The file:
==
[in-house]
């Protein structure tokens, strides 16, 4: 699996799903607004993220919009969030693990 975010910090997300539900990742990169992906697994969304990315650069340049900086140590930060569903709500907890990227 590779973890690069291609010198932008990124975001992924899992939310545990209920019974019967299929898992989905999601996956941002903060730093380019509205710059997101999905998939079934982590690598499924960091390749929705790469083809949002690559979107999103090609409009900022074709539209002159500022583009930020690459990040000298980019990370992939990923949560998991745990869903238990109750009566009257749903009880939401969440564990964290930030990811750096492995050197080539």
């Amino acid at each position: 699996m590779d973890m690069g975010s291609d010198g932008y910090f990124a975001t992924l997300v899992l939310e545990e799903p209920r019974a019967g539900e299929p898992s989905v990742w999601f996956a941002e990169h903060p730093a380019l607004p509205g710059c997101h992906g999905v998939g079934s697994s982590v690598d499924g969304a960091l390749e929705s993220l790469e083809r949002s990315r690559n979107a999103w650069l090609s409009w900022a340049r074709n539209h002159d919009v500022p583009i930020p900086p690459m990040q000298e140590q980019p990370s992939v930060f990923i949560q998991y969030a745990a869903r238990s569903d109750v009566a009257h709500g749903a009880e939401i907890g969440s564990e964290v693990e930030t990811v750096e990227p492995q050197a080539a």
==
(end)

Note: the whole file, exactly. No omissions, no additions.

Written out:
[in-house]
């Protein structure tokens, strides 16, 4: 699996799903607004993220919009969030693990 975010910090997300539900990742990169992906697994969304990315650069340049900086140590930060569903709500907890990227 590779973890690069291609010198932008990124975001992924899992939310545990209920019974019967299929898992989905999601996956941002903060730093380019509205710059997101999905998939079934982590690598499924960091390749929705790469083809949002690559979107999103090609409009900022074709539209002159500022583009930020690459990040000298980019990370992939990923949560998991745990869903238990109750009566009257749903009880939401969440564990964290930030990811750096492995050197080539």
């Amino acid at each position: 699996m590779d973890m690069g975010s291609d010198g932008y910090f990124a975001t992924l997300v899992l939310e545990e799903p209920r019974a019967g539900e299929p898992s989905v990742w999601f996956a941002e990169h903060p730093a380019l607004p509205g710059c997101h992906g999905v998939g079934s697994s982590v690598d499924g969304a960091l390749e929705s993220l790469e083809r949002s990315r690559n979107a999103w650069l090609s409009w900022a340049r074709n539209h002159d919009v500022p583009i930020p900086p690459m990040q000298e140590q980019p990370s992939v930060f990923i949560q998991y969030a745990a869903r238990s569903d109750v009566a009257h709500g749903a009880e939401i907890g969440s564990e964290v693990e930030t990811v750096e990227p492995q050197a080539a």